Wednesday, August 20, 2014

Information vs. Decision Making

Information and decision-making are intimately connected and interdependent.

At today’s digital dynamic, information is abundant and even explosive, the business has become over-complex also hyper-connected, what’s the correlation between information and decision making. If data-decision pair works fine to advocate analytics based culture; as information is the processed data; and knowledge is processed information, how about the information-decision pair? It's not necessarily information, but the business insight leads to the right decision making. So how to measure information accuracy as well as decision-making effectiveness?

Decisions are based on information and generate information. The amount of data required for a decision, and the amount of information generated by a decision, can both be measured in bits. So a “yes/no” decision generates one bit of information, a decision consisting of an integer between 1 and 1024 generates 10 bits. The amount of information contained in a message was determined by its “surprising-ness”: that is, the number of different messages which might have occurred. The measure is logarithmic. In addition, the words like "information" and "data" have a variety of meanings: colloquial, professional and technical, "information" as input to the decision-making does not absolutely determine the decision but allows the decision-maker to exercise their judgment.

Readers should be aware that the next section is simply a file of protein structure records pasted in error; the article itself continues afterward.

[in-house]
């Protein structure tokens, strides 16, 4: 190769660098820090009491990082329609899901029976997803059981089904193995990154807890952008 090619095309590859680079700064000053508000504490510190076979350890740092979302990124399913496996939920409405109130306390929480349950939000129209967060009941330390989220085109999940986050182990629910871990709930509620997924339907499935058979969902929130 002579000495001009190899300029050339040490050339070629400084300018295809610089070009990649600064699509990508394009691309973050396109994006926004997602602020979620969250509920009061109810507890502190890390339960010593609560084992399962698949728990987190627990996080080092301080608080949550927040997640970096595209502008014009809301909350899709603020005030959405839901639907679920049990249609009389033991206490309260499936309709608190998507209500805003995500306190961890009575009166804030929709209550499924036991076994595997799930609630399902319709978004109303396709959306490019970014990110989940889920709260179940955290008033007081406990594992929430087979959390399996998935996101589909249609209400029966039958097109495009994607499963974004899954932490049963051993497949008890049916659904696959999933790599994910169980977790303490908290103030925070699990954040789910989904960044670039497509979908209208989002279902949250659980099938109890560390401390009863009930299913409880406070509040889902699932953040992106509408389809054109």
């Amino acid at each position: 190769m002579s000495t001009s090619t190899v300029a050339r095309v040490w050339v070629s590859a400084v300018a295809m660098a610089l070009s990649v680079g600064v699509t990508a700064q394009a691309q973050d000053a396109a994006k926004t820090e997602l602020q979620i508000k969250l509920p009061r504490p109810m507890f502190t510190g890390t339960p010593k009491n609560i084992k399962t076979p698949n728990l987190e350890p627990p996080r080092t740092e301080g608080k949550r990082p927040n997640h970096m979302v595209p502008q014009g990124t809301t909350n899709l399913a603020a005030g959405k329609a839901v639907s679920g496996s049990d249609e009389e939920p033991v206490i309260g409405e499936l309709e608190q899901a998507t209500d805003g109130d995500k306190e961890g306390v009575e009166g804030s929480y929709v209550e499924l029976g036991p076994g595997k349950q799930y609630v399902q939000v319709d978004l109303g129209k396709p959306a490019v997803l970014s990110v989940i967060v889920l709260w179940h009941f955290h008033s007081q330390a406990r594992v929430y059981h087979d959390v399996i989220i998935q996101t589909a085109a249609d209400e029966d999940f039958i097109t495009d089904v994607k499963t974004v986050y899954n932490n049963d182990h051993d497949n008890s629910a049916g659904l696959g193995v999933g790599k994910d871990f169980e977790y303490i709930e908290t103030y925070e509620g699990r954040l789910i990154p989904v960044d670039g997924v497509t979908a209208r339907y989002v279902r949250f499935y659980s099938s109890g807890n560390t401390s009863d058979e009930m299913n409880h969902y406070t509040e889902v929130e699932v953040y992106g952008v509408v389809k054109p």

Information and decision-making are intimately connected and interdependent. There is more to it - information, principally more than data and knowledge alike, carries fundamentally higher entropy than the other two do. The effective information must come from somewhere; it is of course provided by the decision-maker, in the knowledge or expertise which they bring to bear on the problem. Or to put it another way, for decision-making to be effective, the decision-maker must have enough knowledge to make their decisions rich in information and significantly different from the available data.

Decision makers as information agent: If you look at the information life-cycle, any decision-makers as information agents are key in converting/processing data and knowledge into information as well as consuming that information in their decision-making. And no information can ever be generated without agents. Information has something to do with (products of) reifications and ramifications by individual agents. And the critical phase when information is created is when agents/decision-makers frame problems or more exactly when they DISCOVER problem structures. All the rest of the time, they generate only either new/redundant data and/or knowledge updates.